Most of the time, NFTs are painted in a positive light. Even if their primary use case isn't always clear, it's difficult to deny the staying power of digital collectibles these days and the potential to earn money.
Non-fungible-token sales are off to a running start in 2022, with the popular OpenSea NFT marketplace setting a new record for monthly sales in January at $5 billion.
Unfortunately, as its profile has risen, the blockchain, where NFTs are created, has also been known to attract nefarious activity. NFTs have become one of the main targets.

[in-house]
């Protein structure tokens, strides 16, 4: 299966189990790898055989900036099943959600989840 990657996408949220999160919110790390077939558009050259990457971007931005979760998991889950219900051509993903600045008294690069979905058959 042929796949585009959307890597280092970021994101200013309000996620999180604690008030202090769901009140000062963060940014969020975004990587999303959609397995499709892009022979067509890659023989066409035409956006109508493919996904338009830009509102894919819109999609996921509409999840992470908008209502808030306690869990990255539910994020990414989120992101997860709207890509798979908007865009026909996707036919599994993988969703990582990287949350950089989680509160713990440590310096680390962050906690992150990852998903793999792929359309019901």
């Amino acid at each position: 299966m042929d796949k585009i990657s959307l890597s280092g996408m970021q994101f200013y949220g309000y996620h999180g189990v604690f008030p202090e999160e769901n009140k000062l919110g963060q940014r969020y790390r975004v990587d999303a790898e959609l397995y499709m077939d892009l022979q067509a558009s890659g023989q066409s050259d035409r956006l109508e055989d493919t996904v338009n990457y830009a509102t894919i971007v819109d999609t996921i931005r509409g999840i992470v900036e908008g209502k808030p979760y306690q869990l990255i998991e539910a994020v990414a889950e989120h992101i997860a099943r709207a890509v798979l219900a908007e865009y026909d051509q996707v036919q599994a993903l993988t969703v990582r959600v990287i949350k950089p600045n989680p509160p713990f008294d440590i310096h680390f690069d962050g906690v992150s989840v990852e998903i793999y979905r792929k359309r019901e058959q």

We previously told you about some of the most common NFT scams, such as wash trading and money laundering.
Evidence that these scams have infiltrated the market surfaced when the U.S. Department of Justice announced it charged a pair of defendants in an NFT-related fraudulent scheme.
The shady ex-project is behind the Frosties NFTs, led by defendants Ethan Nguyen and Andre Llacuna. Frosties took the form of cartoon NFTs.
The DOJ alleges that the defendants sold over $1 million worth of these digital avatars before pulling off what's known as a “rug pull.”
The scam involved escaping with the proceeds, spreading the crypto funds across various digital wallets, and leaving investors holding the bag despite promises of rewards.